Travel bloggers can mark their favorite places on the ZenMap map and link these locations to their content to encourage deeper engagement with their blogs.
Around 180 people have signed up for our soft release, and I’m now concentrating on the blogger community. To share their content in ZenMap, bloggers can submit their sites for review on our landing page. We only invite bloggers to apply who have a website and write quality content.
How hard/easy has it been to find developers to work with in order to bring your idea to life?
For non-technical founders, this can definitely be one of the steeper learning curves, especially for first time founders. I’m still learning! To help make technical decisions for my company, I’ve created a support network of technical experts to help guide me. These relationships have been incredibly valuable, especially when I’ve had to review workload assessments or negotiate costs.
Founding a tech startup has been an exercise in trusting and taking leaps of faith. I have experienced some difficulties finding the right developers and undergone team changes along the way. I’m fortunate to work closely with a female developer named Jeyashri Natarajan in San Francisco. She is an incredible support. We collaborate with contractors and are on schedule for our soft release this summer.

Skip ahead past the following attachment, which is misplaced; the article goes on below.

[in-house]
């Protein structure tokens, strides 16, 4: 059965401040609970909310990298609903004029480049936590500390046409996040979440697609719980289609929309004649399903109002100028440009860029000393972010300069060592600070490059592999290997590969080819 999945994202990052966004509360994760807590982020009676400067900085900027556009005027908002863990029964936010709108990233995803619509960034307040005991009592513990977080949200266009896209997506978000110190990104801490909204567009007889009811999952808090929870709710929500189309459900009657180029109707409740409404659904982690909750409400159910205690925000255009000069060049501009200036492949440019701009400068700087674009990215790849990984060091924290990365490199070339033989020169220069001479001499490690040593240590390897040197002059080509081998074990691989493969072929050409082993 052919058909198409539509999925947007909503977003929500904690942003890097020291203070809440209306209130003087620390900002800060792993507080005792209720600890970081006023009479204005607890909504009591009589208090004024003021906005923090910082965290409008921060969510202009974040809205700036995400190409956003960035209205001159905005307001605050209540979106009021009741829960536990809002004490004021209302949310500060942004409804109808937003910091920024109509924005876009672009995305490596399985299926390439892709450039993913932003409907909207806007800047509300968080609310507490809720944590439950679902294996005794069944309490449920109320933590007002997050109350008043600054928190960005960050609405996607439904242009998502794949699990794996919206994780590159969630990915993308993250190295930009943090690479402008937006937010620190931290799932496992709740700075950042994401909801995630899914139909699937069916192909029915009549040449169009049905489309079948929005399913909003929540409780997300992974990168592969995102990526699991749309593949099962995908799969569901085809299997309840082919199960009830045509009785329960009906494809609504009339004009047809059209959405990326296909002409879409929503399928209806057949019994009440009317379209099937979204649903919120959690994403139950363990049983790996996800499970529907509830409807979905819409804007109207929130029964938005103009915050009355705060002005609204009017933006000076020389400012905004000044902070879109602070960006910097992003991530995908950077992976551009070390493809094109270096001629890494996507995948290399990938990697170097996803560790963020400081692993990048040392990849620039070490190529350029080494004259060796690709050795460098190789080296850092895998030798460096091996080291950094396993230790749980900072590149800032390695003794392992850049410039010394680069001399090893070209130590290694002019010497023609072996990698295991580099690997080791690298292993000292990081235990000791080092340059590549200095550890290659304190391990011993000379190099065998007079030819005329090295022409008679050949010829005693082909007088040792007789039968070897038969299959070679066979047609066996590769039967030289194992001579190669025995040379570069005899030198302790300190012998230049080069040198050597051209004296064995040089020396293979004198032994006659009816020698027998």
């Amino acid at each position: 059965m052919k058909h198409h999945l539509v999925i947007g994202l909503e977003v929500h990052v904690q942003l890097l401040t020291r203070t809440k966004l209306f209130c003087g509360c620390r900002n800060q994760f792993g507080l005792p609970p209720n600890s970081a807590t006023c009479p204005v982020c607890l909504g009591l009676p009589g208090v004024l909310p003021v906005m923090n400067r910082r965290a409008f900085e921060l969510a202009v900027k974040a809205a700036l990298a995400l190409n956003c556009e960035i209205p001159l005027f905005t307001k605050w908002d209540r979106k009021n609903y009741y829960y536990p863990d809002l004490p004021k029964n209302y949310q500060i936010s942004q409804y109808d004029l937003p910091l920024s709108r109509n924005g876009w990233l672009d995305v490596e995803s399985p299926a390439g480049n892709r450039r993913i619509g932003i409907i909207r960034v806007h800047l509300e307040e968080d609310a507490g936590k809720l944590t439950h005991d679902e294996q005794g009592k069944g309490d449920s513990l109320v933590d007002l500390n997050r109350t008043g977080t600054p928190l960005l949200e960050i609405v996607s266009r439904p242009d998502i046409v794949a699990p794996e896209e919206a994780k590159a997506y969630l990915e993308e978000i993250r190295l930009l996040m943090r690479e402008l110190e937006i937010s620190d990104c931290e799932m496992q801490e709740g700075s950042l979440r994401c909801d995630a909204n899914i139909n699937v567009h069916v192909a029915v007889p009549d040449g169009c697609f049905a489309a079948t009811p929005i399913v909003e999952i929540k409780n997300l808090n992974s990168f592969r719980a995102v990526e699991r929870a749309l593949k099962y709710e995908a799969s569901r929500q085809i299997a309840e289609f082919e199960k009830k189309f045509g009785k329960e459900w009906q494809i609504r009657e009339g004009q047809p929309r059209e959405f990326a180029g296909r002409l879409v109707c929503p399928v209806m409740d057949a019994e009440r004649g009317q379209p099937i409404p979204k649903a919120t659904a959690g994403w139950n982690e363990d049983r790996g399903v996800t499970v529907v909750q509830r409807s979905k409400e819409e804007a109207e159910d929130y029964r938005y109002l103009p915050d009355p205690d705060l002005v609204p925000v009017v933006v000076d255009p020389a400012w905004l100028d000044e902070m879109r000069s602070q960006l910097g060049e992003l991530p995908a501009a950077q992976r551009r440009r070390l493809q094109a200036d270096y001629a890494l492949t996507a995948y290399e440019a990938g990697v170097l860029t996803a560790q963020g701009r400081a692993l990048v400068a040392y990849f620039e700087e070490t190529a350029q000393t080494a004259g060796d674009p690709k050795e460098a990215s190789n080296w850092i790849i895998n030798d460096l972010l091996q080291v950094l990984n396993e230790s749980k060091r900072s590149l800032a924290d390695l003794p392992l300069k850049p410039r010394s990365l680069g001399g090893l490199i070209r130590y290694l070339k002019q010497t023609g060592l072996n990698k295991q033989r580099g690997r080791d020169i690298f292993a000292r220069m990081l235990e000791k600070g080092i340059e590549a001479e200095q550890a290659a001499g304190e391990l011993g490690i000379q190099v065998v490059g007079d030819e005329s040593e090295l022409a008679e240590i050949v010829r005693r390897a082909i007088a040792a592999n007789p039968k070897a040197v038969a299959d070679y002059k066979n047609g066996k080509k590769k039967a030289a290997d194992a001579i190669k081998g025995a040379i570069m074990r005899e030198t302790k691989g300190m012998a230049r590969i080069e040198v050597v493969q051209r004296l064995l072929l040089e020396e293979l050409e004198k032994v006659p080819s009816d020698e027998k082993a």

Are there any specific struggles you have found within the APP building space?
Choose the tech stack that fits your current product stage and business needs before finding developers to work with. A soft launch or Beta test requires a lighter solution versus a more scalable future product. It helps to speak with third-party technical experts before making this decision. While not always the case, I’ve noticed some developers tend to recommend solutions or languages they favor. Some solutions can take longer time to implement. It’s important to always ask the question: is this solution the best to achieve my current goal?
We started off as an iPhone app, however, in my research I noticed travellers complained they had too little storage space on their phone to download apps because of all their travel photos. I changed course and roamer is now a web application, which does not require effort to download or take up space on your phone.